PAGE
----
Phorbol myristate acetate (PMA) was administered intravenously in a single dose to rats (400μg/kg) and in a single and repeated doses to dogs (40μg/kg). Severe leukopenia was observed in both species. The leukopenia in rats was due to a decreased number of both lymphocytes and neutrophils while the leukopenia in dogs was mainly due to a decreased number of neutrophils. The rats recovered from leukopenia much faster than the dogs. The dog which received a single injection developed focal fibrosis in the lungs, Rats showed only slight localized hemorrhage in the lungs, although the rats received a ten-fold larger dose of PMA than the dogs. Lungs of dogs which received multiple injections revealed severe hemorrhage lesions in most alveoli. Lung lesions induced by PMA are thought to be mediated by activated leukocytes. This suggests that the severity of lung lesion correlates with the degree and duration of neutropenia. In conclusion, intravenous administration of PMA caused lung damage in rats and dogs. However, rats show much less sensitivity to PMA than dogs, resulting from the different response of leukocytes to PMA.
The appropriate conditions for the plaque forming cell (PFC) assay using rat splenocytes were determined and effects of cyclophosphamide on PFC response were investigated using these conditions. The number of PFCs produced by immunization with a suspension of sheep red blood cells (SRBCs) was higher with i. v. injection than with i. p. injection. Subcutaneous injection of the suspension did not produce PFCs. The highest PFC response was observed when the number of PFCs was determined 4 days after i. v. immunization with 0.5 ml of a 1% SRBC suspension. Cyclophosphamide (3, 10, 30, 100 and 300 mg/kg, p.o.) dose-dependently decreased PFC response under the above-mentioned optimal conditions; and decreased PFC responses were noted even at the very low dose of 3 mg/kg : a dose at which a decrease in the number of PFCs has not been reported in studies using mice. From these results, the appropriate conditions for the PFC assay in rats are considered to be i. v. immunization with 0.5 ml of a 1% SRBC suspension and determination of the number of PFCs 4 days after immunization. Furthermore, it is considered that the PFC assay using rats might be more sensitive to immunosuppressive agents than that using mice.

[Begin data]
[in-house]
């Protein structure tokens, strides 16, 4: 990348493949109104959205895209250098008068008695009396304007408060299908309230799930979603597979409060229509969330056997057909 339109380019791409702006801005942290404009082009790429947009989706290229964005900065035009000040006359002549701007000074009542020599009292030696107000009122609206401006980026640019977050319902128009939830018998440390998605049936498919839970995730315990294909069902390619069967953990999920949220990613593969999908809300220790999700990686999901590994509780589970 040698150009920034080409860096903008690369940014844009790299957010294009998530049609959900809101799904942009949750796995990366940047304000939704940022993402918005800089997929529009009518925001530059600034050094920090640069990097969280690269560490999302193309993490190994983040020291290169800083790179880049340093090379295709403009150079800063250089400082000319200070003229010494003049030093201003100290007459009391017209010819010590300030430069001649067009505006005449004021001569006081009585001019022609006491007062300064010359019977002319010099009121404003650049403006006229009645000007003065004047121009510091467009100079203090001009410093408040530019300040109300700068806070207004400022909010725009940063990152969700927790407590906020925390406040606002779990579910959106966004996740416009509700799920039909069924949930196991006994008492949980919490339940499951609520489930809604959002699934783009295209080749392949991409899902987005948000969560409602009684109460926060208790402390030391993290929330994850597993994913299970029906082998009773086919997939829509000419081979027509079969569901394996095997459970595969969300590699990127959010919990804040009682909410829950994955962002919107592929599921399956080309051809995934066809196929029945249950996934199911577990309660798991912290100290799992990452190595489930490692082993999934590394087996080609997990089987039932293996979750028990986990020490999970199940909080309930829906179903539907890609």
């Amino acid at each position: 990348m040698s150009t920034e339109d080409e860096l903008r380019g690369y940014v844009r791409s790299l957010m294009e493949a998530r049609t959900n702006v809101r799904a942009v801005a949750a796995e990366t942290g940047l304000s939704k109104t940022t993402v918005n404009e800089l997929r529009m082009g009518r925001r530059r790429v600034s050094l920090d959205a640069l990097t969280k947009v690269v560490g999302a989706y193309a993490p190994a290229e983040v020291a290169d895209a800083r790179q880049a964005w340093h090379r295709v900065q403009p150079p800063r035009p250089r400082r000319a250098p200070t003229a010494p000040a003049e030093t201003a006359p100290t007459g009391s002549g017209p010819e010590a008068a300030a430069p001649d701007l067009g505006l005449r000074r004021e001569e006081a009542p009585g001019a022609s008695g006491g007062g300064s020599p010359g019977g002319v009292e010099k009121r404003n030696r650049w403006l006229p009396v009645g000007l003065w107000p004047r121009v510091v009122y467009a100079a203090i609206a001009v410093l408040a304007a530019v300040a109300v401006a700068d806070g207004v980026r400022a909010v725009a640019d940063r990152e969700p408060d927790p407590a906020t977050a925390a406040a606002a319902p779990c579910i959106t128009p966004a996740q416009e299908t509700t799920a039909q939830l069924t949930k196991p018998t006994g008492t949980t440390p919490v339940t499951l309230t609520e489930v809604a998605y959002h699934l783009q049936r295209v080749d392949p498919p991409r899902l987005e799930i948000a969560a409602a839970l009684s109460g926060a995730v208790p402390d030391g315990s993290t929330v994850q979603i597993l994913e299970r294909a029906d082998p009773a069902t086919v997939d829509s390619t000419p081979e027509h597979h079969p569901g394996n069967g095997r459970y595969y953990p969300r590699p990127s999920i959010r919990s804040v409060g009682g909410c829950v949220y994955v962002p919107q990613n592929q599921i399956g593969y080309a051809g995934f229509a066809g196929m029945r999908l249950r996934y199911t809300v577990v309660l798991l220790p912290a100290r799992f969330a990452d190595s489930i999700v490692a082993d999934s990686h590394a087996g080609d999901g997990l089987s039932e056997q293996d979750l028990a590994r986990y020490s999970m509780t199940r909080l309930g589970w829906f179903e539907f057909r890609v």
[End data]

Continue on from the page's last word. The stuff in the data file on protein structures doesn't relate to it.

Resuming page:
Carcinogenicity of 1-nitropyrene (NP) oxides (1-NP 4, 5-oxide and 1-NP 9, 10-oxide) and related chemicals (1-NP and 1-nitro-6-hydroxypyrene) was examined in the newborn mouse model by i.p. administration at 1, 8, 15 days after birth (each chemical was given at a total dose of 700 nmol per mouse). Low incidences of hepatocellular neoplasms were recognized in male mice exposed to either of these chemicals. However, the incidences were not significantly different from those of animals given solvent alone or of non-treatment. Lymphoma was infrequently seen in female mice given some of tested chemicals. The incidences were also not significantly different from those of mice with the solvent alone or of the controls. The results suggest that although these aromatic hydrocarbons exert genotoxicity or mutagenicity, they may not be potent carcinogens, or the assay with use of newborn mice may be insufficient to monitor carcinogenicity of such chemicals.
The cytotoxicity of two types of nickel oxide particles was investigated in rat alveolar macrophages cultured in vitro. The trypan blue dye exclusion test and the release of lactate dehydrogenase into culture medium were used as cytotoxic indices. Although both types of nickel oxide particles were produced by the same manufacturer and were commercially sold under the same name of "nickel oxide", one type of the nickel oxide particles which had black color was much more cytotoxic than the other type of green color. The black nickel oxide particles were more soluble in various kinds of solutions than the green nickel oxide particles. Therefore, it appears that the difference in the cytotoxicity of the black and green nickel oxide particles may be attributable to the difference in the solubility of the particles.